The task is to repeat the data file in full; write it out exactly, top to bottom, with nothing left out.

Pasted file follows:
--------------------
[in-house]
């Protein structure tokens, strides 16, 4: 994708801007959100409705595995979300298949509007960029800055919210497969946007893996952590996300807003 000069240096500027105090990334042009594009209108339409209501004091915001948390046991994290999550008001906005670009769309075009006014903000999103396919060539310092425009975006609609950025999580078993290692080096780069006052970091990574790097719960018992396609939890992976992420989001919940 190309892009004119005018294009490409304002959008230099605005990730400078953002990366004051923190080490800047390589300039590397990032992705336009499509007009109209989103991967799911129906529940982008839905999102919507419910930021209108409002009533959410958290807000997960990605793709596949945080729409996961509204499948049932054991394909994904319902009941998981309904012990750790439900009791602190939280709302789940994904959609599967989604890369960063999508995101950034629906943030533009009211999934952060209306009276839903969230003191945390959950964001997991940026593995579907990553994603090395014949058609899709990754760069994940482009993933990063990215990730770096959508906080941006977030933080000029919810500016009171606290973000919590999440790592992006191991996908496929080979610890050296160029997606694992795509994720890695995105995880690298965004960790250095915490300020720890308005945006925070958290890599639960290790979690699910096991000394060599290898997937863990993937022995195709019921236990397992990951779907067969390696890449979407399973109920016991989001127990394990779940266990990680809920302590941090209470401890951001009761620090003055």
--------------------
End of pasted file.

[in-house]
């Protein structure tokens, strides 16, 4: 994708801007959100409705595995979300298949509007960029800055919210497969946007893996952590996300807003 000069240096500027105090990334042009594009209108339409209501004091915001948390046991994290999550008001906005670009769309075009006014903000999103396919060539310092425009975006609609950025999580078993290692080096780069006052970091990574790097719960018992396609939890992976992420989001919940 190309892009004119005018294009490409304002959008230099605005990730400078953002990366004051923190080490800047390589300039590397990032992705336009499509007009109209989103991967799911129906529940982008839905999102919507419910930021209108409002009533959410958290807000997960990605793709596949945080729409996961509204499948049932054991394909994904319902009941998981309904012990750790439900009791602190939280709302789940994904959609599967989604890369960063999508995101950034629906943030533009009211999934952060209306009276839903969230003191945390959950964001997991940026593995579907990553994603090395014949058609899709990754760069994940482009993933990063990215990730770096959508906080941006977030933080000029919810500016009171606290973000919590999440790592992006191991996908496929080979610890050296160029997606694992795509994720890695995105995880690298965004960790250095915490300020720890308005945006925070958290890599639960290790979690699910096991000394060599290898997937863990993937022995195709019921236990397992990951779907067969390696890449979407399973109920016991989001127990394990779940266990990680809920302590941090209470401890951001009761620090003055």